Aug 13, 2020

What are my popular posts like?

I’ve been blogging for almost a decade now šŸ˜Æ. I like looking at my Google Analytics data every once in a while to see what content gets the most views. Some posts are more popular than others (regardless of when they were published), so I highlight them as top posts.

I didn’t know those posts would be popular when I wrote them. I wouldn’t even say they’re all my best work. But they’re popular and I wanted to understand why – or at least understand some of the similarities.

As of August 13 2020, the most popular posts on this blog in the past 28 days are:

  1. Recovering MySQL replication after error 1236
  2. List of Time Series Databases
  3. Optimizing Concurrent Map Access in Go
  4. Using Ansible with GitHub Actions
  5. Faster MySQL replication with group commit and delay

Occasionally Using libuv with C++ makes the top 5, but apparently not this time.

All of those posts are solutions to problems I had. They are the results of hours (or days!) of research and/or problem solving. For example, the TSDB list started off as a research task at work. We were looking for something that could replace MySQL for time series, and after hours of research I ended up with a list of various TSDBs and short notes about each of them. I just published that list. The rest of the posts are short posts with bits of code showing how to do something. They’re all straightforward, not very complicated, and didn’t take a long time to write. The actual writing part didn’t take a long time, but getting the actual content did.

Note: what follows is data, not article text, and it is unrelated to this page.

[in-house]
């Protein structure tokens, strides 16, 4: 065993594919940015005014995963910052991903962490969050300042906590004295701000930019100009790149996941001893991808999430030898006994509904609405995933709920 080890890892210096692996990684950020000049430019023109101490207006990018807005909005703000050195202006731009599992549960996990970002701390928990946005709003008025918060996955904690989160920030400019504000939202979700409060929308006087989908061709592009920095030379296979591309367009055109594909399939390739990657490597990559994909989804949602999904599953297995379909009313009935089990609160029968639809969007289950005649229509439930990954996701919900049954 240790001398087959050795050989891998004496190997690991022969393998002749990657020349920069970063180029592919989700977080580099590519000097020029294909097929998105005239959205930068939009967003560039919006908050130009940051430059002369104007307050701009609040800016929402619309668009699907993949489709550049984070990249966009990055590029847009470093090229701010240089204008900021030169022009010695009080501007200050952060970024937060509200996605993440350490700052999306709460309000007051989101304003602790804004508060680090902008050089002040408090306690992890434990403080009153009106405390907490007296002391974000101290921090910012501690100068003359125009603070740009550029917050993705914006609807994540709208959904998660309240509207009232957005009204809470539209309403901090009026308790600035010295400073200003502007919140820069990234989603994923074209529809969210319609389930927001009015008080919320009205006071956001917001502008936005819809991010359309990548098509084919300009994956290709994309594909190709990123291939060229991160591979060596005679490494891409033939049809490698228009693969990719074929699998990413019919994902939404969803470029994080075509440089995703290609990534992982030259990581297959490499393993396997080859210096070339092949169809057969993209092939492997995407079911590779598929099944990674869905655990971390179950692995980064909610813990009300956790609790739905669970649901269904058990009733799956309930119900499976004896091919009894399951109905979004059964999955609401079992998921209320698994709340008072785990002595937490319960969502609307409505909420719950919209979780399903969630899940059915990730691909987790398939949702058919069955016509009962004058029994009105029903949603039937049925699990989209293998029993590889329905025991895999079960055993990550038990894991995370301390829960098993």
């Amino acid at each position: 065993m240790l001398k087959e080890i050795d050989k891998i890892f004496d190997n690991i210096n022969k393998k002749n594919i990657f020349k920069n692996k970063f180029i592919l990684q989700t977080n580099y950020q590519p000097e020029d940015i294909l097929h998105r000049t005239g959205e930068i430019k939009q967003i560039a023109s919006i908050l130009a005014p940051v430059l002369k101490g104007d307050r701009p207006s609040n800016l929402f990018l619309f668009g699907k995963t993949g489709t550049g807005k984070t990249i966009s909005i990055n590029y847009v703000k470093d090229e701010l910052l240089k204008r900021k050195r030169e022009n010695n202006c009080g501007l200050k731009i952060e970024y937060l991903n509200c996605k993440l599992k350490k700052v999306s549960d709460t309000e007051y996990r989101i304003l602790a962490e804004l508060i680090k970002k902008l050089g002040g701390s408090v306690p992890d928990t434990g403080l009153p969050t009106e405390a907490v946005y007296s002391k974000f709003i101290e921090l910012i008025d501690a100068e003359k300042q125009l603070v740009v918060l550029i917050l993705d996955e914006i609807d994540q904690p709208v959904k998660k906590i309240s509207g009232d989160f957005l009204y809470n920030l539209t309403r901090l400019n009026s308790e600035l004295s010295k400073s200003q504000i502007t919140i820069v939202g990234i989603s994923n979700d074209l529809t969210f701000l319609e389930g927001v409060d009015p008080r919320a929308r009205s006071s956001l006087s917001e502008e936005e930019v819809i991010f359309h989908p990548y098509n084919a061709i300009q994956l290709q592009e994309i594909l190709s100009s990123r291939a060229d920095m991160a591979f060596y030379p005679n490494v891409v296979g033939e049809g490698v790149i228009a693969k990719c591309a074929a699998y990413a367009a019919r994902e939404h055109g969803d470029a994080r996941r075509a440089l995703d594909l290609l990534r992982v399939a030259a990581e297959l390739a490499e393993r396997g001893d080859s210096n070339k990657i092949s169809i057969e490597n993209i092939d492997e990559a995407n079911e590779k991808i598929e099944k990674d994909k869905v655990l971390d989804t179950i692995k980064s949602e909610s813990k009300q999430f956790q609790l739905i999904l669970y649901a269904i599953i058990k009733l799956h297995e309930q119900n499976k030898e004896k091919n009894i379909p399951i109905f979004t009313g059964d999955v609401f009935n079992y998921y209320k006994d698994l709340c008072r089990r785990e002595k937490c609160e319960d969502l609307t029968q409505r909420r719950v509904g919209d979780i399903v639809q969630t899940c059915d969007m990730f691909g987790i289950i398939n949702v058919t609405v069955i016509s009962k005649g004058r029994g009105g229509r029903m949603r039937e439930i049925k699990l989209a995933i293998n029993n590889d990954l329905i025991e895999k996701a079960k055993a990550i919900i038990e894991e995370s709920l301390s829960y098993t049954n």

It took me a long time to get to these solutions because I couldn’t find the answer anywhere else, so I had to figure things out on my own. Once I got something working I published a post, mainly as a reference for myself. Clearly they’re useful for others too. For example, I think I wrote the first post about using Ansible with GitHub Actions, and now it’s one of the top Google results when you search for something like “github actions ansible”. Never expected that!

I think these posts are popular because I’m not the only one who encountered these problems, but I may be one of the first to write about the solutions. If something takes me a few hours to figure out, then hopefully writing a post will bring that down to minutes for someone else, including myself in the future.

What I got from this brief analysis is this:

With that in mind, I don’t think I’ll ever run out of blog post content. šŸ™‚

Next read these:
Jun 30, 2024
Oct 21, 2019